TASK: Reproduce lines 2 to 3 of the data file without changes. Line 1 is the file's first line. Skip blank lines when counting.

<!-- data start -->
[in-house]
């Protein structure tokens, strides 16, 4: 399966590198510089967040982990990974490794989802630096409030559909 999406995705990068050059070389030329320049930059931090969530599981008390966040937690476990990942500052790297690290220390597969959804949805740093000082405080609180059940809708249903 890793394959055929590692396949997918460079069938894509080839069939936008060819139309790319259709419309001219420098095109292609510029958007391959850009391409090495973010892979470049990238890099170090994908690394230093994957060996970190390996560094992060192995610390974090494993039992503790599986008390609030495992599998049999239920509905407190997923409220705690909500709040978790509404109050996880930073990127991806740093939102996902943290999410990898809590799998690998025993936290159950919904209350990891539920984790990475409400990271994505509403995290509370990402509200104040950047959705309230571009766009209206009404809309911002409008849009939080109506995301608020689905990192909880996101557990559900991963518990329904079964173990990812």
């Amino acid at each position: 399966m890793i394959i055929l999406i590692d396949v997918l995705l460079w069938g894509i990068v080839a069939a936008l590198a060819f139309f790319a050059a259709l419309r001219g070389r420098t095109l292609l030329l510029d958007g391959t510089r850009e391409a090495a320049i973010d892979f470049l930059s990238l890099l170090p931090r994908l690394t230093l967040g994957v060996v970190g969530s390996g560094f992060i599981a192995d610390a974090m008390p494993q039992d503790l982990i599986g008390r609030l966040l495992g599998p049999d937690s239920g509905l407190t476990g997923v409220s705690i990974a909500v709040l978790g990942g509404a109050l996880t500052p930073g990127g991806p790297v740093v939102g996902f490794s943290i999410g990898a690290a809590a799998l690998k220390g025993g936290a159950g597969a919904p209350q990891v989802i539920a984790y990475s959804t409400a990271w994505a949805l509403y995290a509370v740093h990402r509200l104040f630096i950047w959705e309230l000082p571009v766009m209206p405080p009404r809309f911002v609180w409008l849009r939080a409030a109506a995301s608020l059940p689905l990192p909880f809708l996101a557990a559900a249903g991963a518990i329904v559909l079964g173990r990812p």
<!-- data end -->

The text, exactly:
């Protein structure tokens, strides 16, 4: 399966590198510089967040982990990974490794989802630096409030559909 999406995705990068050059070389030329320049930059931090969530599981008390966040937690476990990942500052790297690290220390597969959804949805740093000082405080609180059940809708249903 890793394959055929590692396949997918460079069938894509080839069939936008060819139309790319259709419309001219420098095109292609510029958007391959850009391409090495973010892979470049990238890099170090994908690394230093994957060996970190390996560094992060192995610390974090494993039992503790599986008390609030495992599998049999239920509905407190997923409220705690909500709040978790509404109050996880930073990127991806740093939102996902943290999410990898809590799998690998025993936290159950919904209350990891539920984790990475409400990271994505509403995290509370990402509200104040950047959705309230571009766009209206009404809309911002409008849009939080109506995301608020689905990192909880996101557990559900991963518990329904079964173990990812």
């Amino acid at each position: 399966m890793i394959i055929l999406i590692d396949v997918l995705l460079w069938g894509i990068v080839a069939a936008l590198a060819f139309f790319a050059a259709l419309r001219g070389r420098t095109l292609l030329l510029d958007g391959t510089r850009e391409a090495a320049i973010d892979f470049l930059s990238l890099l170090p931090r994908l690394t230093l967040g994957v060996v970190g969530s390996g560094f992060i599981a192995d610390a974090m008390p494993q039992d503790l982990i599986g008390r609030l966040l495992g599998p049999d937690s239920g509905l407190t476990g997923v409220s705690i990974a909500v709040l978790g990942g509404a109050l996880t500052p930073g990127g991806p790297v740093v939102g996902f490794s943290i999410g990898a690290a809590a799998l690998k220390g025993g936290a159950g597969a919904p209350q990891v989802i539920a984790y990475s959804t409400a990271w994505a949805l509403y995290a509370v740093h990402r509200l104040f630096i950047w959705e309230l000082p571009v766009m209206p405080p009404r809309f911002v609180w409008l849009r939080a409030a109506a995301s608020l059940p689905l990192p909880f809708l996101a557990a559900a249903g991963a518990i329904v559909l079964g173990r990812p």